Peak pricing events are a tiny volume of supply, but a majority of the profit taking. That is why they are so ripe to target with regulation change. A relatively small deployment of distributed, dispatchable generation that isn’t controlled by an oligopoly CAN supply all that peak demand event energy. This is an extremely efficient mechanism to reduce power prices.

            I do not agree that freeing the market will increase the number of high priced events. Nearly all the events are currently caused by collusive large generators abusing their market power by withholding supply to drive up prices during peak demand events.

            Opening access to this market from a handful of players to everyone will make the collusion impossible.
            Thanks to low cost computing and reliable high speed communications (lol nbn), this can now be an automated process. It would be set and forget for most home generators.

            Negative prices would similarly disappear because every battery would be programmed to charge as power prices approached $0, increasing demand.

            Unlike large generators, small scale systems with batteries can switch from idle to full charging to full discharging in seconds.

            This can be done not just at a few points of major generator interconnection but down to the level of every substation. This would also improve grid stability and reliability.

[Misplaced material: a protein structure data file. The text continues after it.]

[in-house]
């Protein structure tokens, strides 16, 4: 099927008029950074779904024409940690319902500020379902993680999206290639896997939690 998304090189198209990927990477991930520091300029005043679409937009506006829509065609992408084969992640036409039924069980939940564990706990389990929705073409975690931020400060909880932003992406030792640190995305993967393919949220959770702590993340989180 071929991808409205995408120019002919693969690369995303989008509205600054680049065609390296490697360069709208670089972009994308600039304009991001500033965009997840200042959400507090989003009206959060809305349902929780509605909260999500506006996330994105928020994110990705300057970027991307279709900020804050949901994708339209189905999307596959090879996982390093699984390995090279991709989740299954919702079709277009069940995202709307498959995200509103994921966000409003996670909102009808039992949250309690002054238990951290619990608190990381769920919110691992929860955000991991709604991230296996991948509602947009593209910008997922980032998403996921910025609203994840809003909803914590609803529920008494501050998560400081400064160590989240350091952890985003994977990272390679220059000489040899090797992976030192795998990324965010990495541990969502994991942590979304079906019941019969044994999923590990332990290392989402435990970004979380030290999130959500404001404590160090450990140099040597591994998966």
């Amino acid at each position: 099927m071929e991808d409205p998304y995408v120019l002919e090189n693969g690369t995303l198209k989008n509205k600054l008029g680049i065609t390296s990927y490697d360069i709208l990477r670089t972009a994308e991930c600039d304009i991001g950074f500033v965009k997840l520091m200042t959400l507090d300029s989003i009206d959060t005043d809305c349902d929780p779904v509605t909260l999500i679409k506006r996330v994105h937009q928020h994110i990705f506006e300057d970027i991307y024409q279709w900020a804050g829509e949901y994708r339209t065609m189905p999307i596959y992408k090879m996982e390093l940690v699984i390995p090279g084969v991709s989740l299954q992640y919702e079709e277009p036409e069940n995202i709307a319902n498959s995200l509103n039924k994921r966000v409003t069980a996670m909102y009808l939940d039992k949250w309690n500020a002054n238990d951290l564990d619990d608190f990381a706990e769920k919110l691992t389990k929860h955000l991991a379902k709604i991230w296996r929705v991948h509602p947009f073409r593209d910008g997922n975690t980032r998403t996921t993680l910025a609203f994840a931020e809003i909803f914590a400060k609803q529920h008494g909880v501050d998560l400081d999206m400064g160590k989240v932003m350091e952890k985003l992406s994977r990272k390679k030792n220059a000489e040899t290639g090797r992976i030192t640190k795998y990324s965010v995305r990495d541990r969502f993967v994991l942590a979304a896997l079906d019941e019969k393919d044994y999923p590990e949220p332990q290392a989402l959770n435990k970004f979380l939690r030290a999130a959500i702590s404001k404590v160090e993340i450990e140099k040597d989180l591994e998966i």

• Greg Hudson 2 years ago

            This where a P2P / blockchain community power group could make a motza…

  3. Tom 2 years ago

    Hey Paul and Giles, .png is much clearer than .jpg. I can barely read those graphs with all the artefacts in the picture!

  4. MG 2 years ago

    “many in the market would be disappointed if it turned out that Hornsdale emerged as just another player exploiting its market power.” … especially true, given that Hornsdale is competing against private players in a competitive market, and only exists due to government/taxpayer intervention.

    • David Osmond 2 years ago

      The government part of the battery is in FCAS, and it is clearly making a big impact in reducing FCAS pricing. But the private part of the battery is in the energy market, and I guess they are free to exploit any market power they have in that market

  5. PaulC 2 years ago

    We need to remember that the HPR is privately owned by a generator. Under basic capitalism, businesses have the obligation to charge what the market will bear. I see no reason therefore why they would change their strategy from maximising their profits.

    But again, this is just a market operating normally. Those price spikes should attract new investment – or at least they would if the rules provided enough certainty. As with all markets, excess profits attract competitors so this should reduce gouging.

    The problem we face is that the government could have solved the uncertainty with a bilateral approach under Finkel. Instead, they have proposed the NEG which is vapourware and simply creates even greater uncertainty and disagreement. Hence, there remains limited investment and excess profits continue unabated.

    And that is the root cause of so many ills in Australia – not just with energy. Our politicians of all flavours believe in ideological and class warfare rather than discussion, negotiation and sensible compromise.

    • Chris Drongers 2 years ago